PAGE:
New Delhi, India
December 30, 2006
But it’s the galleries that steal the show. They’re only a handful, but they house some unusual Indian crafts. Most exhibits date from the early 1700s to the early 1900s, but there are some odd ones that are either 21st or 16th century. But regardless of their antiquity, they’re all worth seeing.
The first gallery, the Bhuta Sculpture Gallery, is the only one devoted to a single art. The black walls form a stark backdrop to solid, angular 18th century statues of deities and animals, carved from jackfruit timber. The Bhutas of Southern India used these in sacred rituals.
Beyond is the Folk Arts Gallery, crowded with regional arts and crafts. There’s basketry, terracotta pots and jars, and realistic dolls depicting fishermen, vegetable-sellers and washerwomen. There are masks, leather and fur headdresses; spears, necklaces, and more.
But my favourite are the galleries of Cultic Objects, Textiles, and Courtly Crafts - three galleries that partly overlap each other. If the ivory miniature of a donkey laden with shoes qualifies as a 'courtly craft’, the equally lovely ivory carving of Shiv and Parvati is obviously a 'cultic object’!
The Gallery of Cultic Objects has a few Islamic, Jain and Buddhist artifacts, but is overwhelmingly Hindu. With Hinduism’s thousands of deities, there’s ample scope for sacred art. Here are massive masks of gods and mythical heroes; statues; ceremonial lamps; temple pillars; wall hangings and rag board paintings; and (truly splendid) the pichhwai paintings of Gujarat. Pichhwai aren’t paintings at all - they’re huge embroideries, so intricate they look painted.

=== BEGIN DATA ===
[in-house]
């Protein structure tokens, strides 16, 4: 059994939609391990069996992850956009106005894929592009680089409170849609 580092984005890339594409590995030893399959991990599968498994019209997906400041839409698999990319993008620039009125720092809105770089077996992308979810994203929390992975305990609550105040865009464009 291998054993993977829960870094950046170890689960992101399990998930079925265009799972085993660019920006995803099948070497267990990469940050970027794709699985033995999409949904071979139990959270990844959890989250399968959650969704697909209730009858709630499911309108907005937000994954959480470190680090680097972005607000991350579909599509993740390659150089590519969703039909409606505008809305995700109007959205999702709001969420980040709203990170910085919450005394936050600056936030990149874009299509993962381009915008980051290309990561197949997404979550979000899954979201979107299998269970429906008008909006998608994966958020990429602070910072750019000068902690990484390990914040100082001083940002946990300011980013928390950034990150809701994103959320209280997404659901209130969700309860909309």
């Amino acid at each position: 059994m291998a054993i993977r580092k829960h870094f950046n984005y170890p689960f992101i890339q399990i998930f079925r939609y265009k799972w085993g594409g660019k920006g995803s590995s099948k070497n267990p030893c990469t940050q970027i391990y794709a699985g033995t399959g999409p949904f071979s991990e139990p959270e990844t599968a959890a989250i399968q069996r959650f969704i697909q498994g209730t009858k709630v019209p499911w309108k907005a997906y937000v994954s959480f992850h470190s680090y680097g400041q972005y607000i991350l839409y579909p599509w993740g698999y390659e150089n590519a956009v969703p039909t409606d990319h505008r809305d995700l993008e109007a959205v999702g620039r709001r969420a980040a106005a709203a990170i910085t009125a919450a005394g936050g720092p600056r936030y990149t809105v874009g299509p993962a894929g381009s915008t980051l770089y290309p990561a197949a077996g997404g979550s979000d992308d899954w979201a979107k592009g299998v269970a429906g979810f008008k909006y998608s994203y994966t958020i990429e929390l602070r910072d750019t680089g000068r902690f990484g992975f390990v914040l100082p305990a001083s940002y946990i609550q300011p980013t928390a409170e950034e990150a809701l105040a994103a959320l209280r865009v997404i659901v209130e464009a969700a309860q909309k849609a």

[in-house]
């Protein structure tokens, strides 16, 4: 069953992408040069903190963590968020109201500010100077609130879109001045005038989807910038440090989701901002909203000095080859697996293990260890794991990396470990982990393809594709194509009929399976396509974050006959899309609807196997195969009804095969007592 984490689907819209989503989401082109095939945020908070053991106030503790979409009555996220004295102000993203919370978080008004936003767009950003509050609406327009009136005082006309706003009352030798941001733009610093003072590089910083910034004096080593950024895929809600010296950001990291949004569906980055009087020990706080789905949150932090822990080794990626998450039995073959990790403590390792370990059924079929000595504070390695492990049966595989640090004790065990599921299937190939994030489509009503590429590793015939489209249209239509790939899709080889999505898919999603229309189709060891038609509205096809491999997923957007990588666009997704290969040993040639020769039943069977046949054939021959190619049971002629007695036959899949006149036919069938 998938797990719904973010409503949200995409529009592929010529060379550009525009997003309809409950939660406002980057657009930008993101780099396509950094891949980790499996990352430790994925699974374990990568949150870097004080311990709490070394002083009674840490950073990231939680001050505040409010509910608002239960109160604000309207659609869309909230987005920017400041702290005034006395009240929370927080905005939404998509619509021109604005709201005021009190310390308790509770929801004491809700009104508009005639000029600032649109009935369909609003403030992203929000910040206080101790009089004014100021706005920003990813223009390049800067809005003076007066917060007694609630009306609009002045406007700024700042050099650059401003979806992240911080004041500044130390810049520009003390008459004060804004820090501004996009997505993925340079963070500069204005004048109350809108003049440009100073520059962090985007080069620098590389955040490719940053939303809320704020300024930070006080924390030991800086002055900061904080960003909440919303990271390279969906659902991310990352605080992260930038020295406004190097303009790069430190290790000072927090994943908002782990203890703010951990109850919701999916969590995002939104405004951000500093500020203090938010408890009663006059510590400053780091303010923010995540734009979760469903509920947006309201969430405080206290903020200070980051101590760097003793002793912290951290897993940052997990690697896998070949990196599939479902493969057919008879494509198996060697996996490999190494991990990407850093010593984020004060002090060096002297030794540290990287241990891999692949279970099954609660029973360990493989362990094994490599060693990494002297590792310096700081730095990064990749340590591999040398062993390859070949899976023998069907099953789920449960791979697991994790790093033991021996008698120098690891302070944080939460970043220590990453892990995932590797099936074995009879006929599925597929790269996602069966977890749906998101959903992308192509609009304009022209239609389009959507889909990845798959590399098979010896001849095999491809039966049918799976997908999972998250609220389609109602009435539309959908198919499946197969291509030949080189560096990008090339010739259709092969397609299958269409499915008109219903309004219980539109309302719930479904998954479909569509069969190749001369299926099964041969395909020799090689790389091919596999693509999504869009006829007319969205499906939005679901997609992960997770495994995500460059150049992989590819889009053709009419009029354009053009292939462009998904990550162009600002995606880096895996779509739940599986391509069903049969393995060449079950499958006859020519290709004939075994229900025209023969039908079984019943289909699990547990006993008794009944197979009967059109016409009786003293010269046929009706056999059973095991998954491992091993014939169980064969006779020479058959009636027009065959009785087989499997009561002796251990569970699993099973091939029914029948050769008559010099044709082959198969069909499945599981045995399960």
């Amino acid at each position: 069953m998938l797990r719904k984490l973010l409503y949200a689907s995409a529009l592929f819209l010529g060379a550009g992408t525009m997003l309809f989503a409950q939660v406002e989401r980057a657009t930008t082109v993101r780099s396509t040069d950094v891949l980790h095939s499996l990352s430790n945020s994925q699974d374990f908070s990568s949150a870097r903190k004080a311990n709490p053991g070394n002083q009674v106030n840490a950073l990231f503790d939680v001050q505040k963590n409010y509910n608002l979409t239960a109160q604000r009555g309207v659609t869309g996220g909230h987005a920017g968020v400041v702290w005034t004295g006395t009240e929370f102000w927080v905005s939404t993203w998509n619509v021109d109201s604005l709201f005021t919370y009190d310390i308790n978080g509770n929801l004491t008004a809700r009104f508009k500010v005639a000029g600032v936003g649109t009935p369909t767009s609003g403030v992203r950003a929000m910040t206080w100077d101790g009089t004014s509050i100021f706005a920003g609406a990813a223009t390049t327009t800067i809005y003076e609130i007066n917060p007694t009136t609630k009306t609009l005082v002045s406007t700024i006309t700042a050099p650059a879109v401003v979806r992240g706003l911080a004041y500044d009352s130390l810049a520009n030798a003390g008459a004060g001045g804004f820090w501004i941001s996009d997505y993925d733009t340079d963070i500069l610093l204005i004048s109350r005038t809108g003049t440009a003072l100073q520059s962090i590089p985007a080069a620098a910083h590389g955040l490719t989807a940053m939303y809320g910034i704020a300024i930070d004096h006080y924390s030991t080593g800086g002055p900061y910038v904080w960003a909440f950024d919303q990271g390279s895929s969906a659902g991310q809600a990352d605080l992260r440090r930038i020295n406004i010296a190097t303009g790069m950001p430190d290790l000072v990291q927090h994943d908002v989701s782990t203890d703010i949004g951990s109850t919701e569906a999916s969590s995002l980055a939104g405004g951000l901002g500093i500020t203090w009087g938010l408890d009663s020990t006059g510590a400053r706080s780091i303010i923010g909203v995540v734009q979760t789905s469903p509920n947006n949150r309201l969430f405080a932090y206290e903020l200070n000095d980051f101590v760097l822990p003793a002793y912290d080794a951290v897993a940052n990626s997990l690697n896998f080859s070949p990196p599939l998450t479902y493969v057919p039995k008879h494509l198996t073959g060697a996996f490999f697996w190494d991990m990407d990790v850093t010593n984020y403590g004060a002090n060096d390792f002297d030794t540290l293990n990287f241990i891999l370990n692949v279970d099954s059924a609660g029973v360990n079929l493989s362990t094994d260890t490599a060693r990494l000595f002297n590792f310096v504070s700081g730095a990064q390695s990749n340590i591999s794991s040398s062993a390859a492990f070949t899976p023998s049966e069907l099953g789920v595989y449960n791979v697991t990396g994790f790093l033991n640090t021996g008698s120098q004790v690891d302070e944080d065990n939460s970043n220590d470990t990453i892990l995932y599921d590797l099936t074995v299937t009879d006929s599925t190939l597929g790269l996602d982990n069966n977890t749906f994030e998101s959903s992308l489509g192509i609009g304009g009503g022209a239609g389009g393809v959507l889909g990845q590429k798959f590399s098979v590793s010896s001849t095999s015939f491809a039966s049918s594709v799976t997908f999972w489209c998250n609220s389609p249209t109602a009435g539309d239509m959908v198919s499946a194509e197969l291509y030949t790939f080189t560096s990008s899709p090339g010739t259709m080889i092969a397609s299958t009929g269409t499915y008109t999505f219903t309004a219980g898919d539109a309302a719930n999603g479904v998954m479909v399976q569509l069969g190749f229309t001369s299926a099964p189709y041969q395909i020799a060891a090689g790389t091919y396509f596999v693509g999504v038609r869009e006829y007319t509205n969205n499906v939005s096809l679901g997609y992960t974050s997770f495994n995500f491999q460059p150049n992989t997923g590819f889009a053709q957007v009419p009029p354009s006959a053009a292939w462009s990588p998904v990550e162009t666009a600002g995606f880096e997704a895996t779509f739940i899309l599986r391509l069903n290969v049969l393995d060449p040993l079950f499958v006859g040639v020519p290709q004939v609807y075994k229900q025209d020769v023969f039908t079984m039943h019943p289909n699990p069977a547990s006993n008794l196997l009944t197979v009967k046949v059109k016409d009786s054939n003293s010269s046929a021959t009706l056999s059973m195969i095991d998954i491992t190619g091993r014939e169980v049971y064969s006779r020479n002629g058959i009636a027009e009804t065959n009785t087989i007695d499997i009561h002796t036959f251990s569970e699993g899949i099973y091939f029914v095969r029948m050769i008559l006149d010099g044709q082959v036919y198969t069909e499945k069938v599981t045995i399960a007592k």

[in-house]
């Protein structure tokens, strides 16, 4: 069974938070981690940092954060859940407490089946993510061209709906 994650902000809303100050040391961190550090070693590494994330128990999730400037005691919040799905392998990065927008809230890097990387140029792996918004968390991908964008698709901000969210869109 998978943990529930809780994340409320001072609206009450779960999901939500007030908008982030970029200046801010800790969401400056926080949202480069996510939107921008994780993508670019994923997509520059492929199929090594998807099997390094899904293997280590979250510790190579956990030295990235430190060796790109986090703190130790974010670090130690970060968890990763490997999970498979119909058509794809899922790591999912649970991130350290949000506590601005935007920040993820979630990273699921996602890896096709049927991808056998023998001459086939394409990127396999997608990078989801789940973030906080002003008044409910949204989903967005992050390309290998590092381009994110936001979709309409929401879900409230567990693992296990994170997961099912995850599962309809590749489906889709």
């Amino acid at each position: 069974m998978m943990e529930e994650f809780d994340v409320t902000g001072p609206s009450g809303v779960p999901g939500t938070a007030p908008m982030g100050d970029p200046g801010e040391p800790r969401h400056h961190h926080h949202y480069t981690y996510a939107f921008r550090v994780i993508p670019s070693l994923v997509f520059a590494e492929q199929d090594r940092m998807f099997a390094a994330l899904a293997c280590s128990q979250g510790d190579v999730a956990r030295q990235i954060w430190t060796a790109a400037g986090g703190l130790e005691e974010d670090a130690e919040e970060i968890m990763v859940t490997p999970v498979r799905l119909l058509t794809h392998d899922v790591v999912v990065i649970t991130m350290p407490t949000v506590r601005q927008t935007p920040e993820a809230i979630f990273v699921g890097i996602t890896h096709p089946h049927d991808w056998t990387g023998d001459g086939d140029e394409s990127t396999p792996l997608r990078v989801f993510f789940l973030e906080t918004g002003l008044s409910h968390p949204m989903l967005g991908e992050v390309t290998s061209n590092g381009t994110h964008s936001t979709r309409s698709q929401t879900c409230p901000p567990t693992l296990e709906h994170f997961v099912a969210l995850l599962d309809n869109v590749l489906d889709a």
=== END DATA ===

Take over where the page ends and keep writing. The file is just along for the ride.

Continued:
The Courtly Crafts gallery steps into the world of the luxury-loving nawabs and maharajas. Here are rich, ornate wares of silver, enamel, gemstones, and ivory. Heavy jewellery, huqqas, massive plates, carved ivory, statuary, even carpets and caparisons for royal elephants: all are on display. But by far the best exhibit is the beautifully preserved 18th century haveli (mansion) of a Bohri Muslim family. All finely carved wood, mirrors, and marble floors, it’s been transplanted here from its original Gujarat, and it’s magnificent.
The Textiles Gallery lies above the Courtly Crafts section, and is equally enthralling. Do see the sari display - it has some gorgeous traditional saris. Brocades from Banaras and Kanjeevaram; tie-and-dye ikats and paithanis from Western India; gossamer-light Bengal weaves. Beyond the saris, there are samples of the fragile chikan embroidery of Lucknow; the vivid rumaals (handkerchiefs) of Chamba, covered in colourful embroidery; and breathtakingly lovely shawls from Kashmir. One of these, about 50 square feet, was covered - every single square inch of it - in crewel work in shades of pink, mauve, green, and blue. The work was so fine that the effect was one of no definable colours: just an amethyst-like shimmer. Awesome - very much like the museum itself.
Entry is free. The museum’s open from 9.30am to 5pm, Sunday through Saturday.
From journal The Museums of Delhi